How To Be Self Aware
How to become self aware. To be self aware is to fully comprehend our thoughts, feelings and actions. And, perhaps more importantly, how our thoughts, feelings and actions affect self and others. It is the ability to look at our life as others see us. Self awareness becomes the ability to fully understand our surroundings and the ability to determine our course of action. Most of us cannot do this alone. We need input from others. Self awareness involves every aspect of emotional intelligence:
A. Self Perception
- Self-Regard: Do I have a healthy self-regard?
- Self-Actualization: Do I know who I really am, what I really want, why I want it and how am I going to achieve it?
- Emotional Self-Awareness: Do I know exactly what I am feeling when I am feeling it?
B. Self Expression
- Emotional Expression: Am I in control of how I express my feelings?
- Assertiveness: Do I have the willingness and ability to act in the face of aversity?
- Independence: When I act, am I free to follow my instinct regardless of my circumstances?
- Interpersonal: Do I have valuable relationships? Have I defined what I want from my relationship with others?
- Empathy: Do I take the time to listen and understand what others are feeling?
- Social Responsibility: What do I care and act upon that is greater then myself?
D. Decision Making
- Problem-Solving: Do I process decisions in a way that leads me to the right choices?
- Reality Testing: How do I objectively evaluate an emotional thought against real life?
- Impulse Control: Am I able to subdue impulses in order to achieve long-term goals?
E. Stress Management
- Flexibility: Am I capable or willing to bend or flex to change or modify my behavior?
- Stress Tolerance: How able am I to relax and stay composed when faced with difficulties?
- Optimism: How hopeful and confident am I about the future or the successful outcome of my difficult circumstances
Consequently, we gain self-awareness through objective feedback and honest evaluations of how we impact others. Mentors, supervisors and coaches provide objectivity. There are a variety of tools that lead us to understand self. Most assessments reveal facts. But knowledge can be quite different than wisdom, which is the very thing that would seem to define self awareness. C.S. Lewis said,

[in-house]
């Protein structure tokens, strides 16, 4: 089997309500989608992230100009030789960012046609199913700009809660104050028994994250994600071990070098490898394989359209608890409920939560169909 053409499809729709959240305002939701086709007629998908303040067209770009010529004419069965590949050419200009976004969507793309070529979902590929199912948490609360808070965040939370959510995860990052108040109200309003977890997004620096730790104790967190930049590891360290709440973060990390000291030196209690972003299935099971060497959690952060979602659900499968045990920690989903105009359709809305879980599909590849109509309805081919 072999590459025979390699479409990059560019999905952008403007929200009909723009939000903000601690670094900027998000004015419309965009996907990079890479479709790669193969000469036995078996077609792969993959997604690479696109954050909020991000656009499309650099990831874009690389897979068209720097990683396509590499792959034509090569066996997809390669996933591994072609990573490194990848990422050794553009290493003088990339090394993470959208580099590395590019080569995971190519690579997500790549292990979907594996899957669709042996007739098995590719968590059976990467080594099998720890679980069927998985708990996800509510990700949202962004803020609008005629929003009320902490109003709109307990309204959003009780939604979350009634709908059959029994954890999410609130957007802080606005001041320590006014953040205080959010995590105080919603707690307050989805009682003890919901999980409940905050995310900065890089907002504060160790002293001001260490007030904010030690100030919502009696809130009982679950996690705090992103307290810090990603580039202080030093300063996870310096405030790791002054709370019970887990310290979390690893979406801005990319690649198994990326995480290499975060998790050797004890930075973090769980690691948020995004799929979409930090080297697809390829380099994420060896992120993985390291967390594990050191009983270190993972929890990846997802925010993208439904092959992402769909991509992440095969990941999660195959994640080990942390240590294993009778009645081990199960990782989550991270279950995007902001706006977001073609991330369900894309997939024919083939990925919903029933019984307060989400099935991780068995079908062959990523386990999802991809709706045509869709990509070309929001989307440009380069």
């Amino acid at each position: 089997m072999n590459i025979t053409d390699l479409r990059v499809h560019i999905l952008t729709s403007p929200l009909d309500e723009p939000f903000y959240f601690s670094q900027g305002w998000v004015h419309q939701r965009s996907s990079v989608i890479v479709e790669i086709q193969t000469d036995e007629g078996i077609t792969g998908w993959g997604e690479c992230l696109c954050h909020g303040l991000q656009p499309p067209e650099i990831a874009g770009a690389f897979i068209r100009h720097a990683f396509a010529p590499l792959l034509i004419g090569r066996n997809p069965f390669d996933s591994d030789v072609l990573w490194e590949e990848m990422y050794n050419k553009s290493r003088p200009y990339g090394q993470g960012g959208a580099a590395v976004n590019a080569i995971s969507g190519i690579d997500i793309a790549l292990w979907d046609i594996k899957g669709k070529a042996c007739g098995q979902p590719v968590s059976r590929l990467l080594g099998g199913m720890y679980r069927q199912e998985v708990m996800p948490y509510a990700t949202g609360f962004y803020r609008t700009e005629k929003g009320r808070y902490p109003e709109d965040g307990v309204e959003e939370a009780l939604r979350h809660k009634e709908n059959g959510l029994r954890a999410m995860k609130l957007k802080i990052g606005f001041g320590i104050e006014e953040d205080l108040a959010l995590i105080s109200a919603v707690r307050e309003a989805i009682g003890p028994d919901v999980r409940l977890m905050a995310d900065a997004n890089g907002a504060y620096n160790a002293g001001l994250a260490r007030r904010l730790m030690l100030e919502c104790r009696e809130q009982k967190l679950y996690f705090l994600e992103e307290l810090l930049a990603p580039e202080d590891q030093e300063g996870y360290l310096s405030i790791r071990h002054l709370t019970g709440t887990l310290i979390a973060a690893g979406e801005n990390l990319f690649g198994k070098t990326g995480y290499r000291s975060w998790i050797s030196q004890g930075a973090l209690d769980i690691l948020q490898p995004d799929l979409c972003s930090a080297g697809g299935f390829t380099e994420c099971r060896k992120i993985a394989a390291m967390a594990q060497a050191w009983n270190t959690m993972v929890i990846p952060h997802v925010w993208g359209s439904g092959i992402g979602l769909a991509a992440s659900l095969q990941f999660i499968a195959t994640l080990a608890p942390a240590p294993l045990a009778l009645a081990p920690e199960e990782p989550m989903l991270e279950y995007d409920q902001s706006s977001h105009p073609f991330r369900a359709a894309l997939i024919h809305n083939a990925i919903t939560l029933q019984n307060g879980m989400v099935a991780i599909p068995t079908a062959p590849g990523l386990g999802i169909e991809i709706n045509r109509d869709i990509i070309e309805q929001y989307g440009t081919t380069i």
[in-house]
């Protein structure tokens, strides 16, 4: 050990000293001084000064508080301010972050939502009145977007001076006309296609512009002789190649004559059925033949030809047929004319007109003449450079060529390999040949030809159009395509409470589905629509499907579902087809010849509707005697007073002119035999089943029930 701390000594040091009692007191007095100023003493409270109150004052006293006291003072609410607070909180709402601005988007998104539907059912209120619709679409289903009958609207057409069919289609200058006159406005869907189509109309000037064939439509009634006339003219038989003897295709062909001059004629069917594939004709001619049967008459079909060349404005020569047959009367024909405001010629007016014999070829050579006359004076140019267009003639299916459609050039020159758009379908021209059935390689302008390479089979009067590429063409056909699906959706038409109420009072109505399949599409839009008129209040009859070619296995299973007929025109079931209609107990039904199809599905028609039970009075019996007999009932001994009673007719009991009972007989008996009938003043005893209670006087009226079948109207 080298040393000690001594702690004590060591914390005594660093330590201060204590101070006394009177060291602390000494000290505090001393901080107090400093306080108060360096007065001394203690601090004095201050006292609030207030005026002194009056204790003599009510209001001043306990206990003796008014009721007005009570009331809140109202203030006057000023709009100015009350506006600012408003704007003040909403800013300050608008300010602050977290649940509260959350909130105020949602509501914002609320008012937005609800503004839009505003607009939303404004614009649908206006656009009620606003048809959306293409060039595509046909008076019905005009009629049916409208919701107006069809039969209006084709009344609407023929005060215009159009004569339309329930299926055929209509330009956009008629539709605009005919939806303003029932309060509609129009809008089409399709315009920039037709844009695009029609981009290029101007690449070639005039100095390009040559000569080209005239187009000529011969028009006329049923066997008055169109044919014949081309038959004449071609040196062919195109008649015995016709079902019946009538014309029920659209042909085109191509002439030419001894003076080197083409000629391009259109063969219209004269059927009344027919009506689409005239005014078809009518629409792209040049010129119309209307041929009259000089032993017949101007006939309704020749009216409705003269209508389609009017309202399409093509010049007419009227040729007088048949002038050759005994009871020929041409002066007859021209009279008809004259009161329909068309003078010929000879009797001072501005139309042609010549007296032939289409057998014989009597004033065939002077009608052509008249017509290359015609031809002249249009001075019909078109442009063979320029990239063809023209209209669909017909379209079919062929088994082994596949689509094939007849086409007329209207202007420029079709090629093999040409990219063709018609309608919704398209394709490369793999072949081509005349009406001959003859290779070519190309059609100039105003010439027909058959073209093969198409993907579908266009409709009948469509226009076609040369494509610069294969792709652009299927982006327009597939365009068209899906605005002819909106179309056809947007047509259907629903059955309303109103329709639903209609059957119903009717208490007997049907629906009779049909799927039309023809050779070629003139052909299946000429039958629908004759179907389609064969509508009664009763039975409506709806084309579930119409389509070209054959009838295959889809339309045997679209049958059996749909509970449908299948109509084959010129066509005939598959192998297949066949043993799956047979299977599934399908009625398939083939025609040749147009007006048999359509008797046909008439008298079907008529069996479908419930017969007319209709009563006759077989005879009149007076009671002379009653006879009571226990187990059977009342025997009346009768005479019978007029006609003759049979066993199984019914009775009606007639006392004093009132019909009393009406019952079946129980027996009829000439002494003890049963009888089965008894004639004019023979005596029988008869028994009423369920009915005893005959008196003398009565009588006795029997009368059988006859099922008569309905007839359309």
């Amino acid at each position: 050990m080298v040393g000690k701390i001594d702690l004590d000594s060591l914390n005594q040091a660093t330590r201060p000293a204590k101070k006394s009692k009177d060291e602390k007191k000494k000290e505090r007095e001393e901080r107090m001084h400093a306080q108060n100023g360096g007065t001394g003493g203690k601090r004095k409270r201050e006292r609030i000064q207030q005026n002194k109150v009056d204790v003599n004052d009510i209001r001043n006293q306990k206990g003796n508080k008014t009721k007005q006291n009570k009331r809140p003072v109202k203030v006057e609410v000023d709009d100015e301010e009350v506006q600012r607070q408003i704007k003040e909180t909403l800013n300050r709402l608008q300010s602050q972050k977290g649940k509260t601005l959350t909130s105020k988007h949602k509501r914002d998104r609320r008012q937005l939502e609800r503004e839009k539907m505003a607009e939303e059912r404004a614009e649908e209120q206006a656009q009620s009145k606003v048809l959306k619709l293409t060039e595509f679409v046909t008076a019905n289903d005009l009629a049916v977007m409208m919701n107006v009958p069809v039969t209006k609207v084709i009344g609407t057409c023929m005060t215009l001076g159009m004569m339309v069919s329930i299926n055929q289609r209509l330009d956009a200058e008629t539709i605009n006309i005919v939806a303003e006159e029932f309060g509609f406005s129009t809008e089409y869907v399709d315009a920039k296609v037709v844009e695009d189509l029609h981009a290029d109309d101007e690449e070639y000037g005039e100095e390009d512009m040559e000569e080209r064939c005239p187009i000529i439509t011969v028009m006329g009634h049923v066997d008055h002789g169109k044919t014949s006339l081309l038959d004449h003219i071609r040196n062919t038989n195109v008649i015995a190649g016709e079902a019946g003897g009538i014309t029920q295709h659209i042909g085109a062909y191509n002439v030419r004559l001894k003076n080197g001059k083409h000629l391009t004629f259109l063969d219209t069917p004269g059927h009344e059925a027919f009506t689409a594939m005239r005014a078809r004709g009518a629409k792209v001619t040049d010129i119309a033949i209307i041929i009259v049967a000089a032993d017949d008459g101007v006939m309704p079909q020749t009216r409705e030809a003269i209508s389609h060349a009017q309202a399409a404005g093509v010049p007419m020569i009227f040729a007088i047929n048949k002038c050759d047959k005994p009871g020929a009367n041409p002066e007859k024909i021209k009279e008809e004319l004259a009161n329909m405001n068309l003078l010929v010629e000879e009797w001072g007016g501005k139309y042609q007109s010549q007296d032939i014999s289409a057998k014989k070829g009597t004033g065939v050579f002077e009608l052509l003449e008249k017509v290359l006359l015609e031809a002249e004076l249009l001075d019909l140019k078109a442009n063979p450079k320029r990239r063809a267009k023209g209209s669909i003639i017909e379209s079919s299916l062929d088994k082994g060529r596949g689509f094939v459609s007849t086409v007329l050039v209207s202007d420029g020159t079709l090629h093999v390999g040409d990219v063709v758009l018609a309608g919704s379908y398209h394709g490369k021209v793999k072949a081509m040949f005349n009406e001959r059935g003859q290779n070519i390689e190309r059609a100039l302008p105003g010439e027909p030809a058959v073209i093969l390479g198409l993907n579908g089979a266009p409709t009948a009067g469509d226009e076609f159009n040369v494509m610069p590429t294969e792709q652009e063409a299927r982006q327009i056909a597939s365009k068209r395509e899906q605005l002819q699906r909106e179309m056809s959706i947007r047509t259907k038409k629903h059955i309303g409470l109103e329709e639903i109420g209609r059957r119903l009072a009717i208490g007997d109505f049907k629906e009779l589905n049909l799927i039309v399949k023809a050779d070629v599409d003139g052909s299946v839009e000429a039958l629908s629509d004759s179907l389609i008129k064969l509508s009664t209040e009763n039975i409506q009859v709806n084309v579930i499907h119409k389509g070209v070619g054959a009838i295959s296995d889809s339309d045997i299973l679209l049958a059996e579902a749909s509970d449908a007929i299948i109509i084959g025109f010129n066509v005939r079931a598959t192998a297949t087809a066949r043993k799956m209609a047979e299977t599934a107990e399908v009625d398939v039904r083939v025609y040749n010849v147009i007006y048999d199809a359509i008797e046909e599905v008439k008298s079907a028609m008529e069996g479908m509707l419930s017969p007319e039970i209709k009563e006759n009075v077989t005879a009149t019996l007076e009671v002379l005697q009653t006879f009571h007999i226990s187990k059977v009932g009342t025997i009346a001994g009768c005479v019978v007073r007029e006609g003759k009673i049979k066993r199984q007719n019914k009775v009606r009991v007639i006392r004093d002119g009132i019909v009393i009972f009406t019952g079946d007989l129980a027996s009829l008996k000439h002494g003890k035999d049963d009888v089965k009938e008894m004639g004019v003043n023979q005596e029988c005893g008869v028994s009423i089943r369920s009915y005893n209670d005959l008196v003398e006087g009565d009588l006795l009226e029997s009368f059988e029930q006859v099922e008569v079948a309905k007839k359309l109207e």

True humility is not thinking less of yourself; it is thinking of yourself less.
How To Become Self Aware
Personality testing and strengths testing are very productive tools in understanding one’s self awareness. However, this is only the beginning. For example, if someone identifies as an introvert there are times when they must interact with others. In fact their success may demand it. As a coach I would not expect a client to be something they are not. In this example, more of an extrovert. I would explore how this client might develop some part of their emotional intelligence as a solution. Assertiveness and flexibility are two of 15 elements in emotional intelligence would be explored for benefit.
Self awareness is developed through practices in focusing your attention on the details of your personality and behavior. It isn’t learned from reading a book. When you read a book you are focusing your attention on the conceptual ideas in the book. You can develop an intellectual understanding of the ideas of self awareness from a book, but this is not the same. With your attention in a book you are practicing not paying attention to your own behavior, emotions and personality… more